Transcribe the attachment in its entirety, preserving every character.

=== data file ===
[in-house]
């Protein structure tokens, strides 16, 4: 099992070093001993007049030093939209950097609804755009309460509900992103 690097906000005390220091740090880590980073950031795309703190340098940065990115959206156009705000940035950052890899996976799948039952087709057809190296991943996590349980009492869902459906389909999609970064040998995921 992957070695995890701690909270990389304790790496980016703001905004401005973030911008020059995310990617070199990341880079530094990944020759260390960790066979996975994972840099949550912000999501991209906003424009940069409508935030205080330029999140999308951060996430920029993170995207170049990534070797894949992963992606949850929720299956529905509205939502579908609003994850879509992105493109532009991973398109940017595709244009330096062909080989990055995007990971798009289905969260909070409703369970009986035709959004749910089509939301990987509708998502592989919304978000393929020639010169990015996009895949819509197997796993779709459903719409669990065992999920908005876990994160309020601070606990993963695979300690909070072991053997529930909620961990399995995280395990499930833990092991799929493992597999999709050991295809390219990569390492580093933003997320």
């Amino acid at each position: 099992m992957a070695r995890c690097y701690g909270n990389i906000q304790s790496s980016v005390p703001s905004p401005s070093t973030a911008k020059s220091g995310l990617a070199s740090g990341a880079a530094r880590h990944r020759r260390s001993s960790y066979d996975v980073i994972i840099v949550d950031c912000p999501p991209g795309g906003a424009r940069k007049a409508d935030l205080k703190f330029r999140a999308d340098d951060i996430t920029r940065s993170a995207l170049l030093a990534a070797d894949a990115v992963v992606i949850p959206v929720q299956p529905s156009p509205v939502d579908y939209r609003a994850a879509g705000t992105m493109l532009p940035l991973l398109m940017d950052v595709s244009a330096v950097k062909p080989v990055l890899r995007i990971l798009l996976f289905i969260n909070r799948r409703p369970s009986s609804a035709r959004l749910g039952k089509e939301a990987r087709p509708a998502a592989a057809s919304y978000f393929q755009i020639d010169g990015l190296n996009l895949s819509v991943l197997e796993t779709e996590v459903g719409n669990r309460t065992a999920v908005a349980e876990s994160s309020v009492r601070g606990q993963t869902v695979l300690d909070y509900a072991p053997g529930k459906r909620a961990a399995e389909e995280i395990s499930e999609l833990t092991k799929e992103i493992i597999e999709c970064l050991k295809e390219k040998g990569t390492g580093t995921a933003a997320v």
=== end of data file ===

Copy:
[in-house]
């Protein structure tokens, strides 16, 4: 099992070093001993007049030093939209950097609804755009309460509900992103 690097906000005390220091740090880590980073950031795309703190340098940065990115959206156009705000940035950052890899996976799948039952087709057809190296991943996590349980009492869902459906389909999609970064040998995921 992957070695995890701690909270990389304790790496980016703001905004401005973030911008020059995310990617070199990341880079530094990944020759260390960790066979996975994972840099949550912000999501991209906003424009940069409508935030205080330029999140999308951060996430920029993170995207170049990534070797894949992963992606949850929720299956529905509205939502579908609003994850879509992105493109532009991973398109940017595709244009330096062909080989990055995007990971798009289905969260909070409703369970009986035709959004749910089509939301990987509708998502592989919304978000393929020639010169990015996009895949819509197997796993779709459903719409669990065992999920908005876990994160309020601070606990993963695979300690909070072991053997529930909620961990399995995280395990499930833990092991799929493992597999999709050991295809390219990569390492580093933003997320």
């Amino acid at each position: 099992m992957a070695r995890c690097y701690g909270n990389i906000q304790s790496s980016v005390p703001s905004p401005s070093t973030a911008k020059s220091g995310l990617a070199s740090g990341a880079a530094r880590h990944r020759r260390s001993s960790y066979d996975v980073i994972i840099v949550d950031c912000p999501p991209g795309g906003a424009r940069k007049a409508d935030l205080k703190f330029r999140a999308d340098d951060i996430t920029r940065s993170a995207l170049l030093a990534a070797d894949a990115v992963v992606i949850p959206v929720q299956p529905s156009p509205v939502d579908y939209r609003a994850a879509g705000t992105m493109l532009p940035l991973l398109m940017d950052v595709s244009a330096v950097k062909p080989v990055l890899r995007i990971l798009l996976f289905i969260n909070r799948r409703p369970s009986s609804a035709r959004l749910g039952k089509e939301a990987r087709p509708a998502a592989a057809s919304y978000f393929q755009i020639d010169g990015l190296n996009l895949s819509v991943l197997e796993t779709e996590v459903g719409n669990r309460t065992a999920v908005a349980e876990s994160s309020v009492r601070g606990q993963t869902v695979l300690d909070y509900a072991p053997g529930k459906r909620a961990a399995e389909e995280i395990s499930e999609l833990t092991k799929e992103i493992i597999e999709c970064l050991k295809e390219k040998g990569t390492g580093t995921a933003a997320v």